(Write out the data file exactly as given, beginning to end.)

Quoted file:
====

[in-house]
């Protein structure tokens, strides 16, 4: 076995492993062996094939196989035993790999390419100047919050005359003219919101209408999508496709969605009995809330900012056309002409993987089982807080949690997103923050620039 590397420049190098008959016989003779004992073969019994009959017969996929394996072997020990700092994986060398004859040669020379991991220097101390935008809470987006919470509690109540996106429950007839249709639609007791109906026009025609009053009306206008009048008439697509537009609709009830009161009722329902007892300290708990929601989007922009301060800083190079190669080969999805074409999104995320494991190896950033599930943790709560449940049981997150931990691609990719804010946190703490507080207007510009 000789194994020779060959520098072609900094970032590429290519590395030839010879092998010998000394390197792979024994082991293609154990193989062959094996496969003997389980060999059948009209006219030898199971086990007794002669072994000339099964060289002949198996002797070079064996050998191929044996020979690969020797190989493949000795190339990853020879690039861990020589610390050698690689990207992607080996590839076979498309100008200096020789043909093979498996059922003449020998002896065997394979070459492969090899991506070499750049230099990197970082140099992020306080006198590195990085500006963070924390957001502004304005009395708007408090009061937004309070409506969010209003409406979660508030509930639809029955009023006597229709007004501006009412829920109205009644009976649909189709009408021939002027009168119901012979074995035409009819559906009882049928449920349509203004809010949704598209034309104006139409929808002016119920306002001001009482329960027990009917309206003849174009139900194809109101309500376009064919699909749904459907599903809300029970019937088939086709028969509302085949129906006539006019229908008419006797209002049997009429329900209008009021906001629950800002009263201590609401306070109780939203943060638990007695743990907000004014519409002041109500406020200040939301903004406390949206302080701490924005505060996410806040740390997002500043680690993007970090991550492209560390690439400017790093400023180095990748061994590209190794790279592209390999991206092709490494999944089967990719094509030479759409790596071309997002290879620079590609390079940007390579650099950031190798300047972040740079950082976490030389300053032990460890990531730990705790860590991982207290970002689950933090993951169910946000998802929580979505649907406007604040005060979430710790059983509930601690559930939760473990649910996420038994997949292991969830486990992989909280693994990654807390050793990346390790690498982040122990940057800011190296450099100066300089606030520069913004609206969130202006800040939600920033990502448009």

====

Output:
[in-house]
């Protein structure tokens, strides 16, 4: 076995492993062996094939196989035993790999390419100047919050005359003219919101209408999508496709969605009995809330900012056309002409993987089982807080949690997103923050620039 590397420049190098008959016989003779004992073969019994009959017969996929394996072997020990700092994986060398004859040669020379991991220097101390935008809470987006919470509690109540996106429950007839249709639609007791109906026009025609009053009306206008009048008439697509537009609709009830009161009722329902007892300290708990929601989007922009301060800083190079190669080969999805074409999104995320494991190896950033599930943790709560449940049981997150931990691609990719804010946190703490507080207007510009 000789194994020779060959520098072609900094970032590429290519590395030839010879092998010998000394390197792979024994082991293609154990193989062959094996496969003997389980060999059948009209006219030898199971086990007794002669072994000339099964060289002949198996002797070079064996050998191929044996020979690969020797190989493949000795190339990853020879690039861990020589610390050698690689990207992607080996590839076979498309100008200096020789043909093979498996059922003449020998002896065997394979070459492969090899991506070499750049230099990197970082140099992020306080006198590195990085500006963070924390957001502004304005009395708007408090009061937004309070409506969010209003409406979660508030509930639809029955009023006597229709007004501006009412829920109205009644009976649909189709009408021939002027009168119901012979074995035409009819559906009882049928449920349509203004809010949704598209034309104006139409929808002016119920306002001001009482329960027990009917309206003849174009139900194809109101309500376009064919699909749904459907599903809300029970019937088939086709028969509302085949129906006539006019229908008419006797209002049997009429329900209008009021906001629950800002009263201590609401306070109780939203943060638990007695743990907000004014519409002041109500406020200040939301903004406390949206302080701490924005505060996410806040740390997002500043680690993007970090991550492209560390690439400017790093400023180095990748061994590209190794790279592209390999991206092709490494999944089967990719094509030479759409790596071309997002290879620079590609390079940007390579650099950031190798300047972040740079950082976490030389300053032990460890990531730990705790860590991982207290970002689950933090993951169910946000998802929580979505649907406007604040005060979430710790059983509930601690559930939760473990649910996420038994997949292991969830486990992989909280693994990654807390050793990346390790690498982040122990940057800011190296450099100066300089606030520069913004609206969130202006800040939600920033990502448009």